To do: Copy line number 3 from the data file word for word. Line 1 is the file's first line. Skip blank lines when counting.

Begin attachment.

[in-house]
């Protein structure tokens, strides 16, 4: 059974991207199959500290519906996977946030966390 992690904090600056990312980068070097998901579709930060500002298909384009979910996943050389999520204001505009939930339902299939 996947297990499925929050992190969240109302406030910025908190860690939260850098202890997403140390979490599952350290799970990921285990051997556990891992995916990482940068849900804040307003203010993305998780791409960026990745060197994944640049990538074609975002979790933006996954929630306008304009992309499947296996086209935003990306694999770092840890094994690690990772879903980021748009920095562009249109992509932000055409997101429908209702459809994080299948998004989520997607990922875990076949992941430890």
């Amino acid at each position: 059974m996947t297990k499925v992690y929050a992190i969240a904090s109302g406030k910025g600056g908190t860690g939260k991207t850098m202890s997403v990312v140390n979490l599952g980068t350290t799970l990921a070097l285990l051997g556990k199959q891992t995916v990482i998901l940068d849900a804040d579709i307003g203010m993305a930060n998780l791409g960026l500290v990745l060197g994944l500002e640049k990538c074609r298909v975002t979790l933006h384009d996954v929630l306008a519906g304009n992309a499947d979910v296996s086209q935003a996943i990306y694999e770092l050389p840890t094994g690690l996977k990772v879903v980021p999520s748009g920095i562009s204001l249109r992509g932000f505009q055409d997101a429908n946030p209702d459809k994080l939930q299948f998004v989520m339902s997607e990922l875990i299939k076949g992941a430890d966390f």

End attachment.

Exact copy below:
């Amino acid at each position: 059974m996947t297990k499925v992690y929050a992190i969240a904090s109302g406030k910025g600056g908190t860690g939260k991207t850098m202890s997403v990312v140390n979490l599952g980068t350290t799970l990921a070097l285990l051997g556990k199959q891992t995916v990482i998901l940068d849900a804040d579709i307003g203010m993305a930060n998780l791409g960026l500290v990745l060197g994944l500002e640049k990538c074609r298909v975002t979790l933006h384009d996954v929630l306008a519906g304009n992309a499947d979910v296996s086209q935003a996943i990306y694999e770092l050389p840890t094994g690690l996977k990772v879903v980021p999520s748009g920095i562009s204001l249109r992509g932000f505009q055409d997101a429908n946030p209702d459809k994080l939930q299948f998004v989520m339902s997607e990922l875990i299939k076949g992941a430890d966390f």